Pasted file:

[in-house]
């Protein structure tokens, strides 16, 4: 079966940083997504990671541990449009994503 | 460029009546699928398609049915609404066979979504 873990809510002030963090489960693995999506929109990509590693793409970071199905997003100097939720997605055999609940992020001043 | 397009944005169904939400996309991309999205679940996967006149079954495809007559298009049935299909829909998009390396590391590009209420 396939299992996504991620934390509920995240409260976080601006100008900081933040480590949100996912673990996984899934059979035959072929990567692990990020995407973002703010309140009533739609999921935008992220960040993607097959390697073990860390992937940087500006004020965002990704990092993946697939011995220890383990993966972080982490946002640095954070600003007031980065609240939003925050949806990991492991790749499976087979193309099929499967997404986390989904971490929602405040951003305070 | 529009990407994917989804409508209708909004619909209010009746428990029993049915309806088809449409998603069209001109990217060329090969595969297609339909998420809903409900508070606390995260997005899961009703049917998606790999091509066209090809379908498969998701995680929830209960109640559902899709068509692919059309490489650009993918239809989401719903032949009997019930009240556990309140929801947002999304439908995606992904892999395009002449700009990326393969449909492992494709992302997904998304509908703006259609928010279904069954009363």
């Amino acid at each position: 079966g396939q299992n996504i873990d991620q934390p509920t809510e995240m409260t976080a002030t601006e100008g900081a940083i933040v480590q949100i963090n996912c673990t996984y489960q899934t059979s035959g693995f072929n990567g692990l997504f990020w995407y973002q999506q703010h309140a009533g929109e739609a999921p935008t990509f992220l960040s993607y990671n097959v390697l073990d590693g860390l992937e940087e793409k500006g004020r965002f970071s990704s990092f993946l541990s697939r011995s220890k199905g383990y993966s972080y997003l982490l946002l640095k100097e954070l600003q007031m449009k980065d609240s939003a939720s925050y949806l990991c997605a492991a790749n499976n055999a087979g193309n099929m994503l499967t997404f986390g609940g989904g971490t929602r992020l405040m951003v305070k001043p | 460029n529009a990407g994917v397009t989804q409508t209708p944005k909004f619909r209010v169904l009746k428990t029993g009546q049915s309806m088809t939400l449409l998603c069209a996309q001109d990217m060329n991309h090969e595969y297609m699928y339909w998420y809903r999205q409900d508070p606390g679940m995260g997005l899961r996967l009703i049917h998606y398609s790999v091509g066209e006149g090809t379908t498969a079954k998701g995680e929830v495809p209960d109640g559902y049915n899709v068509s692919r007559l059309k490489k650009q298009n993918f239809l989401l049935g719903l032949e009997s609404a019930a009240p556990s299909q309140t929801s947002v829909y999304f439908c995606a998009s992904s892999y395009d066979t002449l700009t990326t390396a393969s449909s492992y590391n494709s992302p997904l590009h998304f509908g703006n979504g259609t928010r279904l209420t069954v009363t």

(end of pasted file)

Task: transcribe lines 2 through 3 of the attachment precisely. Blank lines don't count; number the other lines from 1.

């Protein structure tokens, strides 16, 4: 079966940083997504990671541990449009994503 | 460029009546699928398609049915609404066979979504 873990809510002030963090489960693995999506929109990509590693793409970071199905997003100097939720997605055999609940992020001043 | 397009944005169904939400996309991309999205679940996967006149079954495809007559298009049935299909829909998009390396590391590009209420 396939299992996504991620934390509920995240409260976080601006100008900081933040480590949100996912673990996984899934059979035959072929990567692990990020995407973002703010309140009533739609999921935008992220960040993607097959390697073990860390992937940087500006004020965002990704990092993946697939011995220890383990993966972080982490946002640095954070600003007031980065609240939003925050949806990991492991790749499976087979193309099929499967997404986390989904971490929602405040951003305070 | 529009990407994917989804409508209708909004619909209010009746428990029993049915309806088809449409998603069209001109990217060329090969595969297609339909998420809903409900508070606390995260997005899961009703049917998606790999091509066209090809379908498969998701995680929830209960109640559902899709068509692919059309490489650009993918239809989401719903032949009997019930009240556990309140929801947002999304439908995606992904892999395009002449700009990326393969449909492992494709992302997904998304509908703006259609928010279904069954009363």
């Amino acid at each position: 079966g396939q299992n996504i873990d991620q934390p509920t809510e995240m409260t976080a002030t601006e100008g900081a940083i933040v480590q949100i963090n996912c673990t996984y489960q899934t059979s035959g693995f072929n990567g692990l997504f990020w995407y973002q999506q703010h309140a009533g929109e739609a999921p935008t990509f992220l960040s993607y990671n097959v390697l073990d590693g860390l992937e940087e793409k500006g004020r965002f970071s990704s990092f993946l541990s697939r011995s220890k199905g383990y993966s972080y997003l982490l946002l640095k100097e954070l600003q007031m449009k980065d609240s939003a939720s925050y949806l990991c997605a492991a790749n499976n055999a087979g193309n099929m994503l499967t997404f986390g609940g989904g971490t929602r992020l405040m951003v305070k001043p | 460029n529009a990407g994917v397009t989804q409508t209708p944005k909004f619909r209010v169904l009746k428990t029993g009546q049915s309806m088809t939400l449409l998603c069209a996309q001109d990217m060329n991309h090969e595969y297609m699928y339909w998420y809903r999205q409900d508070p606390g679940m995260g997005l899961r996967l009703i049917h998606y398609s790999v091509g066209e006149g090809t379908t498969a079954k998701g995680e929830v495809p209960d109640g559902y049915n899709v068509s692919r007559l059309k490489k650009q298009n993918f239809l989401l049935g719903l032949e009997s609404a019930a009240p556990s299909q309140t929801s947002v829909y999304f439908c995606a998009s992904s892999y395009d066979t002449l700009t990326t390396a393969s449909s492992y590391n494709s992302p997904l590009h998304f509908g703006n979504g259609t928010r279904l209420t069954v009363t």